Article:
DataSheet5_Risk of Fracture During Androgen Deprivation Therapy Among Patients With Prostate Cancer: A Systematic Review and Meta-Analysis of Cohort Studies.doc
Background: Androgen deprivation therapy (ADT) suppresses the production of androgen, and ADT is broadly used for intermediate or higher risk disease including advanced and metastatic cancer. ADT is associated with numerous adverse effects derived from the pharmacological properties. Previous meta-analysis on fracture risk among ADT users possessed limited data without further subgroup analysis. Risk estimation of updated real-world evidence on ADT-related fracture remains unknown.
Objectives: To assess the risk of fracture and fracture requiring hospitalization associated with ADT among prostate cancer population on different disease conditions, treatment regimen, dosage level, fracture sites.
Methods: The Cochrane Library, PubMed, and Embase databases were systematically screened for eligible cohort studies published from inception to March 2020. Two authors independently reviewed all the included studies. The risks of any fracture and of fracture requiring hospitalization were assessed using a random-effects model, following by leave-one-out, stratified, and sensitivity analyses. The Grading of Recommendations Assessments, Development and Evaluations (GRADE) system was used to grade the certainty of evidence.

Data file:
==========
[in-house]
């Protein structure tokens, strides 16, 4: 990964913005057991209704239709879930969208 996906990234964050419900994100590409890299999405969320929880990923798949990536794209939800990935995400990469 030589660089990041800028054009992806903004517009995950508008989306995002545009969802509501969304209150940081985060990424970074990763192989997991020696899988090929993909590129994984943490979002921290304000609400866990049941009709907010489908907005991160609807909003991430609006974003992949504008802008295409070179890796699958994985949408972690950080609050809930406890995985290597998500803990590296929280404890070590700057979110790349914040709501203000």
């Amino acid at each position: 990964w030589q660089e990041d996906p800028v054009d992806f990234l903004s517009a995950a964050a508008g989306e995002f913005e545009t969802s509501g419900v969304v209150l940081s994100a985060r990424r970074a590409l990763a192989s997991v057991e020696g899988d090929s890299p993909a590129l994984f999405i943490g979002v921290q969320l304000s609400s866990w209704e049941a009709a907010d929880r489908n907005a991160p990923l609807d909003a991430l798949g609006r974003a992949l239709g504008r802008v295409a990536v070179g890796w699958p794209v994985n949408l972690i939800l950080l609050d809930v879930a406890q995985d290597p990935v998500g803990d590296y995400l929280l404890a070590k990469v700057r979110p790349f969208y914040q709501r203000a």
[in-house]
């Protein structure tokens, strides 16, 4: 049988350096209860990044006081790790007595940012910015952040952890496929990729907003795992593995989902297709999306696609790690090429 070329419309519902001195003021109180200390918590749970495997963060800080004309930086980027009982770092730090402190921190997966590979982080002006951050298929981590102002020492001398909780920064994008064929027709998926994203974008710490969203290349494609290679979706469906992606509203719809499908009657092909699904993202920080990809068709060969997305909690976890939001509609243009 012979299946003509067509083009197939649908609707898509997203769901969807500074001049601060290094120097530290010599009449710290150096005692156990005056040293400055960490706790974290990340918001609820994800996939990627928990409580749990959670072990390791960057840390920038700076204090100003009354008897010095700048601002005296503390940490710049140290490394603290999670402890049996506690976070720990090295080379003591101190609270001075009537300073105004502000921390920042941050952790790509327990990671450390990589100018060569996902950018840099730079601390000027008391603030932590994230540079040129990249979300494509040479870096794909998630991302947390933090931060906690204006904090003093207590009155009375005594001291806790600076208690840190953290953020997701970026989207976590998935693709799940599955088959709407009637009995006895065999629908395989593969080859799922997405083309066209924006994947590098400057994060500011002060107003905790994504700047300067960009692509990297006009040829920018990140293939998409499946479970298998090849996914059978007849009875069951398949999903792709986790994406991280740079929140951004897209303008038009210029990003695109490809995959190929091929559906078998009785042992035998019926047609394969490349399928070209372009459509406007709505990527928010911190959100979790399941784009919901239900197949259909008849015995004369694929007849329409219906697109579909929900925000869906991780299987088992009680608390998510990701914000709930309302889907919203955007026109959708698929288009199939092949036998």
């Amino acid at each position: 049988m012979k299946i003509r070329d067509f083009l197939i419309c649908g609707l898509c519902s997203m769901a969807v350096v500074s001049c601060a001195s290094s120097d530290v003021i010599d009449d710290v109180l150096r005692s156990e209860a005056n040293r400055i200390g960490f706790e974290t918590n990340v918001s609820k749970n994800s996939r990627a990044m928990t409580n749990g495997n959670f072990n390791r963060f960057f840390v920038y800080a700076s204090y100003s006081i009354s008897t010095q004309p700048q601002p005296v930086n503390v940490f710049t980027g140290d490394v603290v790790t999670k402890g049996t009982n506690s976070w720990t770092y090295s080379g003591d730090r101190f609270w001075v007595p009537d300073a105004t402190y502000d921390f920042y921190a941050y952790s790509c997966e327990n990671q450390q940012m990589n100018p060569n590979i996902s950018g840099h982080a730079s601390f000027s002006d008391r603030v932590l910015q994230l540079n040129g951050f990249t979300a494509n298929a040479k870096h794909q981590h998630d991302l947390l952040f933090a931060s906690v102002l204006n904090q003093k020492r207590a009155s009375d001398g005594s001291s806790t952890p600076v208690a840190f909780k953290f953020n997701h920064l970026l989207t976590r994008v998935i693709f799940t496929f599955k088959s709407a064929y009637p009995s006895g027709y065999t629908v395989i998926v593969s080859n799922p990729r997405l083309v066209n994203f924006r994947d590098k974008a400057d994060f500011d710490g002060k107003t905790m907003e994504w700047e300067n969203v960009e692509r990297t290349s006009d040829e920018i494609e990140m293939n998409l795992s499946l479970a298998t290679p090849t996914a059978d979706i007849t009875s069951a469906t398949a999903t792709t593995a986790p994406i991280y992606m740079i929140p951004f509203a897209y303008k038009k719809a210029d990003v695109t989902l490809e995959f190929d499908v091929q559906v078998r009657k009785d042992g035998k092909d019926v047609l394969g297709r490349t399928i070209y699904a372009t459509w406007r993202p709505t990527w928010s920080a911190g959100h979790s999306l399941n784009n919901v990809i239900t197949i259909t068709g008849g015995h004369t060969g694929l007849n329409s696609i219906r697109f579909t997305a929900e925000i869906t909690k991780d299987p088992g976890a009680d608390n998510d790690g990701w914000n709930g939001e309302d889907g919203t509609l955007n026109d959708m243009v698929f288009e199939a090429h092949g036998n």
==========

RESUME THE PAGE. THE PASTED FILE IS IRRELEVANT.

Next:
Results: Sixteen eligible studies were included, and total population was 519,168 men. ADT use is associated with increasing fracture risk (OR, 1.39; 95% CI, 1.26–1.52) and fracture requiring hospitalization (OR, 1.55; 95% CI, 1.29–1.88). Stratified analysis revealed that high-dose ADT results in an elevated risk of fracture with little statistical heterogeneity, whereas sensitivity analysis restricted to adjust for additional factors indicated increased fracture risks for patients with unknown stage prostate cancer or with no restriction on age with minimal heterogeneity. The GRADE level of evidence was moderate for any fracture and low for fracture requiring hospitalization.
Conclusion: Cumulative evidence supports the association of elevated fracture risk with ADT among patients with prostate cancer, including those with different disease conditions, treatment regimens, dose levels, and fracture sites. Further prospective trials with intact information on potential risk factors on fracture under ADT use are warranted to identify the risky population.